In every city, there is at least one street which is known for its quality coffee shops and restaurants. One of these streets in Dublin is Capel Street.
Capel Street is one of Dublin’s oldest streets and has many intriguing stories to tell. Perhaps the most entertaining of these is how, in the 1680s, recently abdicated king James II, who was a bit short of cash at the time, had a mint in Capel Street number 27. The cash flow didn’t ease up by forging more coinage because, besides money, James II soon lacked material as well. The former king decided to melt a couple of brass canons from the nearby Dublin Castle to forge more coins, but for no end: James II had to flee from Ireland soon afterwards when the victorious William III arrived in Dublin after the Battle of Boyne. One of the new king’s first declarations was to invalidate the value of James’s coins.
Capel Street runs towards north from the Liffey, and you reach Temple Bar on the southern bank of the river by crossing Grattan Bridge. Capel Street is a narrow, long street bordered with a strange mismatch of restaurants, pubs, second hand shops, ethnic shops, adult shops, tool shops, and basically any kinds of shops you can think of. Temple Bar is only a short walk away, as is also St. Mary’s Abbey, one of Dublin’s hidden treasures. The vista to south runs all the way to Dame Street’s City Hall and its turquoise dome.
Capel Street is one of my favourite streets in Dublin because, on top of Brother Hubbard, there is also few other soul warming restaurants that made me feel welcome when I moved into the city almost a year ago.
One of these homey and cosy places on Capel Street is Ristorante Romano with its steaming pasta dishes. Decoration or updating the menu don’t seem to be on this restaurant’s agenda as the menu consists only the most basic pasta, soup and salad dishes, and the most striking colours used in decoration are pink and minty green, seemingly from the good old 1980s. But the atmosphere is really warm and friendly and the owner, I imagine, is a busy gentleman greeting incomers with a smile and taking them to available seats. Lunch menu mains cost 8€ and 10€ for two courses, both include coffee. Even though Romano is very busy during the lunch rush, there’s always tables available, and the food arrives promptly. Romano’s smallish but delicious take away pizza is a good option to be enjoyed by the Liffey – if the sun happens to shine.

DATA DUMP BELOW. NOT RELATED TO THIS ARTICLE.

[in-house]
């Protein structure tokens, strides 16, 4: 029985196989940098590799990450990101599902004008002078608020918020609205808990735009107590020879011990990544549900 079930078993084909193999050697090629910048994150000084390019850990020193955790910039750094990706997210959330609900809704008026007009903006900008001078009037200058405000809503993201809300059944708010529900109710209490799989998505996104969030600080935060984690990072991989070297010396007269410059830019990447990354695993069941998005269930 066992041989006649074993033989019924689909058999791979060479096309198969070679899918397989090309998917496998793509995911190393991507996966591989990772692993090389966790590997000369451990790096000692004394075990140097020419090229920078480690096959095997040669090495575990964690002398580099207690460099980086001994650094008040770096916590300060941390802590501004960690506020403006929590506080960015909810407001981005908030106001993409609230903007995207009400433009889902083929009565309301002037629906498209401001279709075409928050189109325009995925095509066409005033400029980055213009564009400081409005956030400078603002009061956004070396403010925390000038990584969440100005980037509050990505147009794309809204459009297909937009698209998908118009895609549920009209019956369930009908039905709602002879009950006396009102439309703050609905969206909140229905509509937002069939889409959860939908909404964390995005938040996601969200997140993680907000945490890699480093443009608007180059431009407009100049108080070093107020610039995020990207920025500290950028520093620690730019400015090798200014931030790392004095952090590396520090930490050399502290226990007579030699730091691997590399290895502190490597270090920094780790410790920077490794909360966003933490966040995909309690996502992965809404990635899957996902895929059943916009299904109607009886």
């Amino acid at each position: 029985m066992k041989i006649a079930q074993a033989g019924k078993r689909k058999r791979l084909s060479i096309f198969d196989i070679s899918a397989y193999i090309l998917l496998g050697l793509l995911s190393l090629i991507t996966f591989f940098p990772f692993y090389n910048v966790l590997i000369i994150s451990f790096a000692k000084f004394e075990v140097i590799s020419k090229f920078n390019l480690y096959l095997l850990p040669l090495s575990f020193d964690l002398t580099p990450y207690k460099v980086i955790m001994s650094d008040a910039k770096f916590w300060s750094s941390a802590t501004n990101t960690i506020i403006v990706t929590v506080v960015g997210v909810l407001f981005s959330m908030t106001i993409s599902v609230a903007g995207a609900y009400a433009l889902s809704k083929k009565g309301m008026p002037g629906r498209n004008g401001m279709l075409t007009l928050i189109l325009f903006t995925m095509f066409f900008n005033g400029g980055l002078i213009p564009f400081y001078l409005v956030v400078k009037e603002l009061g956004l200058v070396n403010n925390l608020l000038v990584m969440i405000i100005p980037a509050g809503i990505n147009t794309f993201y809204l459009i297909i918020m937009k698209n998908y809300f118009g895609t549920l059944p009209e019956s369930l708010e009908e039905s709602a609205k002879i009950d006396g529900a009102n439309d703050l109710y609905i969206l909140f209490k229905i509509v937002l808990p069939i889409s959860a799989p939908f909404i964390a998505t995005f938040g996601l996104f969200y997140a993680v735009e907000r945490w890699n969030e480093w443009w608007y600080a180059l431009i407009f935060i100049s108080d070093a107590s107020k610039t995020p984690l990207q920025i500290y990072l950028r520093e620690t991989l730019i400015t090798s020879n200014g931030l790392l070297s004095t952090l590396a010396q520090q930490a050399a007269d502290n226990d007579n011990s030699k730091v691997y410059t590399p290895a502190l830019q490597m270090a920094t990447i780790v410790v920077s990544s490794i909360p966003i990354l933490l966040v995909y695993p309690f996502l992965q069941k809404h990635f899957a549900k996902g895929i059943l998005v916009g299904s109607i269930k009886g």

Musashi’s sleek interior is a welcoming contrast to Capel Street’s subtle dereliction. During the lunch rush, you may need to wait for a free table a little while but usually there is plenty of room. The smiling staff swoop back and forth the long and narrow room serving bento boxes and elegantly plated sushi on wooden boards. Musashi is chosen time after another as one of the best places for sushi in Dublin, and its menu is full of options from sushi and noodles to smoothies. Musashi is especially favoured by the area’s white collar working class and you can try and eavesdrop top secret conversations while the chopsticks whizz in the air.
I know, I know… Brother Hubbard, Brother Hubbard, Brother Hubbard… always Brother Hubbard. But if you wish to forget all the ‘top 3 tips’ from travel magazines about places that ‘the locals favour’, but never really do, head to Brother Hubbard, enjoy a leisurely brunch, sip on the flavoursome coffee, and I guarantee you’ll pass as a Dubliner yourself! The cute coffee shop was opened only few years back but has already made an enormous impact on Dublin’s coffee scene. Brother Hubbard’s barista is recognised in Ireland’s coffee competitions, and you can also buy coffee and other coffee related products from its shop. I also have to mention Brother Hubbard’s interesting tea menu with, for example, cactus flower tea and some more traditional teas. The menu (for food) leans towards Middle Eastern and Northern African flavours, and as every product from granola to the feta in the omelettes seems to be so carefully chosen, finishing my plate makes me already plan the next occasion I can visit the restaurant.
I recommend Brother Hubbard and Capel Street to all who wish to attain Dublin’s inner being, or simply to all who wish to enjoy a good meal every now and then.